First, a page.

Ginya Truitt Nakata is an Operations Sr Speclialist in the Office of Outreach and Partnerships of the IDB.  In this capacity she develops and implements engagement strategies for food security, biodiversity, and trade and integration with NGOs, foundations, private sector organizations and alliances, and traditional development actors operating throughout the LAC region. She has published research on Latin America’s agricultural capacity, the role of gender in agricultural and rural development, and given live interviews on CNN Dinero.

Ginya Truitt Nakata is an Operations Sr Speclialist in the Office of Outreach and Partnerships of the IDB. In this capacity she develops and implements engagement strategies for food security, biodiversity, and trade and integration with NGOs, foundations, private sector organizations and alliances, and traditional development actors operating throughout the LAC region. She has published research on Latin America’s agricultural capacity, the role of gender in agricultural and rural development, and given live interviews on CNN Dinero.

The AgroLAC 2025 Story

Ginya Truitt Nakata, AgroLAC 2025 coordinator

As the IDB officer responsible for agriculture-related partnerships, let me begin by raising a question that has frustrated me for years.  If the goal is to sustainably #feedthe9 by 2050, why isn’t Latin America and Caribbean front-and-center as a way to achieve it?  Why haven’t international donors been clamoring to help the region realize its enormous potential to greatly increase its agricultural output – sustainably and without new net loss of habitat – and help feed a rapidly growing global population?

I have looked at the statistics and the projections for some time now.  And there is a great story here.   The FAO says we must raise overall food production by 70 percent, and nearly three-quarters of that increase needs to come from developing countries.  Why then wouldn’t we focus on Latin America, which is already the largest net food exporting region on the planet? Brazil already exports to Africa and Asia.  Argentina, Mexico, Colombia and Peru are sending their farm products abroad.  Could LAC be at least a short-to-medium term solution?  After all, people need to eat now.

But for the long haul we cannot rely on the region without taking aggressive measures to ensure scaling up of production is done sustainably, both environmentally and socio-economically.  The region has already lost an estimated 40 percent of its original forests, critical to preserving biodiversity and slowing the advance of climate change.   And, it is projected that in the absence of climate smart agriculture and risk management, climate change could cost the region up to 137 percent of current GDP by the end of the century.  Meanwhile, family farming accounts for 80 percent of all farms in LAC, contributes 40 percent of production, and generates 64 percent of employment.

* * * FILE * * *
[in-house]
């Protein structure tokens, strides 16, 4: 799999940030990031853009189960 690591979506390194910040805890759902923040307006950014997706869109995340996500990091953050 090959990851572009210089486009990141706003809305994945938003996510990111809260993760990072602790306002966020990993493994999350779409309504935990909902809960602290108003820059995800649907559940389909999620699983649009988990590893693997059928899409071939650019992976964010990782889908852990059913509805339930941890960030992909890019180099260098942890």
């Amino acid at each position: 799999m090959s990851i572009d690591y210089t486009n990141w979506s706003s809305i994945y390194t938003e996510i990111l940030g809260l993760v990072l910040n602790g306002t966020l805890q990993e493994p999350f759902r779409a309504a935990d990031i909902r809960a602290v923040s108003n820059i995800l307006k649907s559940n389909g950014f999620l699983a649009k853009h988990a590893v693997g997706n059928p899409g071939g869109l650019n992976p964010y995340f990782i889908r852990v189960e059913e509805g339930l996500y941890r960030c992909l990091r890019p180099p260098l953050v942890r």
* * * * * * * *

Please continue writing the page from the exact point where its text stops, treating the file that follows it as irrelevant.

So in addition to all the potential there has been a clear need to act.  Yet this message was not reaching the donor community.  With this in mind, I set out a couple of years ago to try to use my good offices in the IDB to get critical data into the public sphere and on that effort build some kind of mechanism that could generate the visibility and funding upon which we could bring together interests from across the region to boost sustainable agricultural development.

What I soon discovered is that LAC’s tremendous agricultural productivity and potential was not lost on the private sector, which already had a vast network of supply chains throughout the region.  Nor was it lost on the NGO community, where dedicated people were working hard to ensure a broad range of critical issues—from conservation to fair trade—were part of the equation.

What was eye-opening for me was how many multinational companies wanted to do the right thing, and support smallholders to enter into their supply chain, but could not alone help them overcome significant barriers that were keeping them from becoming reliable partners.  It became clear to me that the development focus and years of agricultural experience of the IDB, coupled with the supply chain expertise of the private sector, and the commitment and reach of the NGO’s, was something to be celebrated and supported.

Thus AgroLAC 2025 was born to fill a yawning need for a platform that could bring together all of these interests and get them working together to support, promote and scale up the types of innovations that can really make a difference in the region’s agricultural future.  With initial support from Dow and The Nature Conservancy, and interest growing every day among companies, NGOs and governments, we are adapting the food security conversation from only access to healthy and nutritious food, and toward inclusively supplying that food, in very real ways, to a growing global population.  AgroLAC 2025 is about sustainably growing LAC’s farms and agribusinesses into a global powerhouse, and making the region a breadbasket for the world.  Working together, more than 30 organizations embraced this message, and delivered it, including our traditional public sector donors.

Today, based on the interest and the activity that AgroLAC 2025 has generated since it launched in 2015, I am more optimistic than ever about the region’s agricultural future.  And for that reason, I am doubly-optimistic that together our global community is going to be able to meet the critical food security challenges we now face.  #feedthe9